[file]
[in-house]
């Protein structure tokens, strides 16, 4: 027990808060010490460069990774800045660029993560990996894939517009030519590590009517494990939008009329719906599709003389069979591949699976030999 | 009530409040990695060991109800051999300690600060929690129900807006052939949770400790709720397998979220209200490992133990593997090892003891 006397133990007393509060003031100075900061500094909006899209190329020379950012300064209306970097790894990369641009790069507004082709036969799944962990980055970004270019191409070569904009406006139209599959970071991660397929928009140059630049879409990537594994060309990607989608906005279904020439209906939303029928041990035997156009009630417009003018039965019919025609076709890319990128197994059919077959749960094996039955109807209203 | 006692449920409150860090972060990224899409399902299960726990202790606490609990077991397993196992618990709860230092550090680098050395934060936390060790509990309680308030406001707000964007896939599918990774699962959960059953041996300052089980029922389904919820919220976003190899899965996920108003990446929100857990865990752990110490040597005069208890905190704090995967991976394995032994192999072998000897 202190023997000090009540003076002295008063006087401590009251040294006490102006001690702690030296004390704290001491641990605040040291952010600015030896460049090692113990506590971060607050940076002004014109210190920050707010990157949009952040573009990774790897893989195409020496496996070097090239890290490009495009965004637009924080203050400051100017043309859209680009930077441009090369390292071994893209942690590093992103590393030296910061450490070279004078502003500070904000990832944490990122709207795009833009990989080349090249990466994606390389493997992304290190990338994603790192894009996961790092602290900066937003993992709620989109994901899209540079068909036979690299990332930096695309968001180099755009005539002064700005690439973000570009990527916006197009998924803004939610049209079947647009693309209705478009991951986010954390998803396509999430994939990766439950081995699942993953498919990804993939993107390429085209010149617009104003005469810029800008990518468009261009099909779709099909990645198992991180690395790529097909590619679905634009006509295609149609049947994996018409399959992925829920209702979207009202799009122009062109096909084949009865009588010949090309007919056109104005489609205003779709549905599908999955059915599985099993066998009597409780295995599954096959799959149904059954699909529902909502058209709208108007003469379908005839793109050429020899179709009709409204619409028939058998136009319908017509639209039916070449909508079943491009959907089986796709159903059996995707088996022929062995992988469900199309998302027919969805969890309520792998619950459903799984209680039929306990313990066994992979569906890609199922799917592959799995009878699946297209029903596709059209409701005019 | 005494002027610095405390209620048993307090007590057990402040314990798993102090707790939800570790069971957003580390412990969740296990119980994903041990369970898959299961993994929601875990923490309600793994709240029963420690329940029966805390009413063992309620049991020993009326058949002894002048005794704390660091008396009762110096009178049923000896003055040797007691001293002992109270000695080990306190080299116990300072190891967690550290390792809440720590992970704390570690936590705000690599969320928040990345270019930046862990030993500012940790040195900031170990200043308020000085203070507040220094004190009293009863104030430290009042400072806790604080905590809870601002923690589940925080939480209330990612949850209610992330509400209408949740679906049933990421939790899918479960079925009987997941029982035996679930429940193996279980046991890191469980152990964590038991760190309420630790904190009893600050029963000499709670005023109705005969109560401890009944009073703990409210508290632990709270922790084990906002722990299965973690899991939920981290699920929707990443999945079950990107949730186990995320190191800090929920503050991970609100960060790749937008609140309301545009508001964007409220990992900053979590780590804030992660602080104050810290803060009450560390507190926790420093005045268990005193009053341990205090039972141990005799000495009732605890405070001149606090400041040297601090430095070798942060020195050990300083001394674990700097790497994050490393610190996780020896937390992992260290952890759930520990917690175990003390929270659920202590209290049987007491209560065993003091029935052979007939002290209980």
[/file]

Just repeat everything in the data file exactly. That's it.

[in-house]
């Protein structure tokens, strides 16, 4: 027990808060010490460069990774800045660029993560990996894939517009030519590590009517494990939008009329719906599709003389069979591949699976030999 | 009530409040990695060991109800051999300690600060929690129900807006052939949770400790709720397998979220209200490992133990593997090892003891 006397133990007393509060003031100075900061500094909006899209190329020379950012300064209306970097790894990369641009790069507004082709036969799944962990980055970004270019191409070569904009406006139209599959970071991660397929928009140059630049879409990537594994060309990607989608906005279904020439209906939303029928041990035997156009009630417009003018039965019919025609076709890319990128197994059919077959749960094996039955109807209203 | 006692449920409150860090972060990224899409399902299960726990202790606490609990077991397993196992618990709860230092550090680098050395934060936390060790509990309680308030406001707000964007896939599918990774699962959960059953041996300052089980029922389904919820919220976003190899899965996920108003990446929100857990865990752990110490040597005069208890905190704090995967991976394995032994192999072998000897 202190023997000090009540003076002295008063006087401590009251040294006490102006001690702690030296004390704290001491641990605040040291952010600015030896460049090692113990506590971060607050940076002004014109210190920050707010990157949009952040573009990774790897893989195409020496496996070097090239890290490009495009965004637009924080203050400051100017043309859209680009930077441009090369390292071994893209942690590093992103590393030296910061450490070279004078502003500070904000990832944490990122709207795009833009990989080349090249990466994606390389493997992304290190990338994603790192894009996961790092602290900066937003993992709620989109994901899209540079068909036979690299990332930096695309968001180099755009005539002064700005690439973000570009990527916006197009998924803004939610049209079947647009693309209705478009991951986010954390998803396509999430994939990766439950081995699942993953498919990804993939993107390429085209010149617009104003005469810029800008990518468009261009099909779709099909990645198992991180690395790529097909590619679905634009006509295609149609049947994996018409399959992925829920209702979207009202799009122009062109096909084949009865009588010949090309007919056109104005489609205003779709549905599908999955059915599985099993066998009597409780295995599954096959799959149904059954699909529902909502058209709208108007003469379908005839793109050429020899179709009709409204619409028939058998136009319908017509639209039916070449909508079943491009959907089986796709159903059996995707088996022929062995992988469900199309998302027919969805969890309520792998619950459903799984209680039929306990313990066994992979569906890609199922799917592959799995009878699946297209029903596709059209409701005019 | 005494002027610095405390209620048993307090007590057990402040314990798993102090707790939800570790069971957003580390412990969740296990119980994903041990369970898959299961993994929601875990923490309600793994709240029963420690329940029966805390009413063992309620049991020993009326058949002894002048005794704390660091008396009762110096009178049923000896003055040797007691001293002992109270000695080990306190080299116990300072190891967690550290390792809440720590992970704390570690936590705000690599969320928040990345270019930046862990030993500012940790040195900031170990200043308020000085203070507040220094004190009293009863104030430290009042400072806790604080905590809870601002923690589940925080939480209330990612949850209610992330509400209408949740679906049933990421939790899918479960079925009987997941029982035996679930429940193996279980046991890191469980152990964590038991760190309420630790904190009893600050029963000499709670005023109705005969109560401890009944009073703990409210508290632990709270922790084990906002722990299965973690899991939920981290699920929707990443999945079950990107949730186990995320190191800090929920503050991970609100960060790749937008609140309301545009508001964007409220990992900053979590780590804030992660602080104050810290803060009450560390507190926790420093005045268990005193009053341990205090039972141990005799000495009732605890405070001149606090400041040297601090430095070798942060020195050990300083001394674990700097790497994050490393610190996780020896937390992992260290952890759930520990917690175990003390929270659920202590209290049987007491209560065993003091029935052979007939002290209980």